While the Broncos were preoccupied with trying to figure out a scheme to slow Mahomes down, they put themselves in some unfavorable spots that the Chiefs were able to exploit.

Any play like this one — in which an offense can get a running back heading for a defensive back one-on-one — is a win for them. Here, Pacheco displays explosion through the hole in a ferocious running style that the Chiefs’ offense has missed.

Closing the game

Leading by six points in the fourth quarter, Kansas City got the ball back with just over four minutes to play. At this point, Mahomes — fresh off of his third interception of the day — was a wild card. The Chiefs needed to create enough positive plays to move the ball — and kill the clock. They used a series of well-executed running plays.

All afternoon, the Chiefs had taken advantage of the Broncos' light boxes — where the number of blockers compared to the number of defenders at or around the line of scrimmage is larger or equal — but this time, they didn’t use a zone run. They instead opted to attack the short side of the field, allowing right guard Trey Smith to pull to seal the end. McKinnon saw the space and created a nice play.

On a second-and-10 a few plays later — with the Broncos out of timeouts — Kansas City called Pacheco’s number.

We see that Denver — with just one linebacker in the middle of the field — brings pressure from the weak side of the formation, finally countering what the Chiefs had been showing. Using vision that has improved through the season’s fourteen weeks, Pacheco sets up one cut and takes the ball through the A-gap between the guard and center. Lowering his shoulders, he doesn’t stop his feet until he is across the line of gain — and puts the game on ice.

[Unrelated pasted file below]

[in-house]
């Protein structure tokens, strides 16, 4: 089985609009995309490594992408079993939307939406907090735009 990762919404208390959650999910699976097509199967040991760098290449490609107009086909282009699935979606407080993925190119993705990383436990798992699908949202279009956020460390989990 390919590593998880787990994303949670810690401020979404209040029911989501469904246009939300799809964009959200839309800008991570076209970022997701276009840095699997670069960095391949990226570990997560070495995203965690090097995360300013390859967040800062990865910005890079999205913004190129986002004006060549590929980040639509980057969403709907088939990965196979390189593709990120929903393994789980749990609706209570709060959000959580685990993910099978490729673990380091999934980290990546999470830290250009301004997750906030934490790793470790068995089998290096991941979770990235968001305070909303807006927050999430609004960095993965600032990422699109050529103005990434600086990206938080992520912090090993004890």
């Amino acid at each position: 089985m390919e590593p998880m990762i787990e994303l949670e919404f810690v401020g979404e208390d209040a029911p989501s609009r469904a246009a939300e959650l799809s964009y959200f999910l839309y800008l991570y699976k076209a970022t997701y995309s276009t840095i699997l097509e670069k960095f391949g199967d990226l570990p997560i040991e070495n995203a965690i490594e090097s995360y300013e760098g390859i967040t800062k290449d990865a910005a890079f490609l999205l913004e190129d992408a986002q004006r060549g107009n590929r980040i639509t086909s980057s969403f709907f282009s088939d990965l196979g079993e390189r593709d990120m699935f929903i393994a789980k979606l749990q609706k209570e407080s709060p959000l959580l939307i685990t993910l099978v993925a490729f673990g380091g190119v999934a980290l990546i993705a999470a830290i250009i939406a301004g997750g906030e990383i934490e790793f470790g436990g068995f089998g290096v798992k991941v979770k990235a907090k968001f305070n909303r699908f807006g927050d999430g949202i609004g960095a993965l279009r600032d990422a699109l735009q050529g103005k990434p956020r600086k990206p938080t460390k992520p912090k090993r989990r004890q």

The final 10-play, 49-yard drive (that consumed over four minutes) proved a lot of things for Kansas City — but none more so than the team can run the ball when it’s necessary. Seven of the 10 plays were runs — and while Mahomes did complete a big third-and-long pass to Marquez Valdez-Scantling, it was the effort in the running game that closed out the game.

How will it help Mahomes?

Nobody is ever going to deny that Mahomes is the league’s most talented quarterback. But we must dispel the notion that taking the ball out of his hands only hurts the team. The Chiefs’ offense — while still electrifying — is starting to become stale and unbalanced. Deferring to Mahomes to create unimaginable plays has become a cop-out for an offensive unit in need of some variety.

Even in situations where some teams would run the football on third down, we have seen that the Chiefs choose to pass. On Sunday, this allowed the Broncos to not even worry about the running game. It is ironic, but on the Pacheco’s game-sealing run, Denver was still defending the pass — even when all Kansas City had to do was kill the clock.

If the offense is able to run the ball well — and more frequently — it will also improve the effectiveness of the play-action passing game. In the past, these plays were among the Chiefs’ most effective. But now that teams know that Mahomes is more likely to be throwing the ball, they have lost their luster.

On this play, for example, the Broncos are actually showing one of the heavier boxes that they displayed all afternoon. Yet their emphasis is still to defend against the pass.

The bottom line

The Broncos exposed Kansas City’s reliance on Mahomes — but in the process, they gave the Chiefs a blueprint for how they can diversify their play-calling.

Pacheco showed he can run with grit (and heart) for an entire game. While he has explosive speed, this game also demonstrated that he can function as a power back. The results were very impressive.

In order to maximize their quarterback’s greatness, the Chiefs’ coaching staff must find other ways to move the ball. Overusing Mahomes’ great moments is starting to stagnate — but with a back like Pacheco, the Chiefs can utilize an aspect of their offense that most teams would struggle to stop.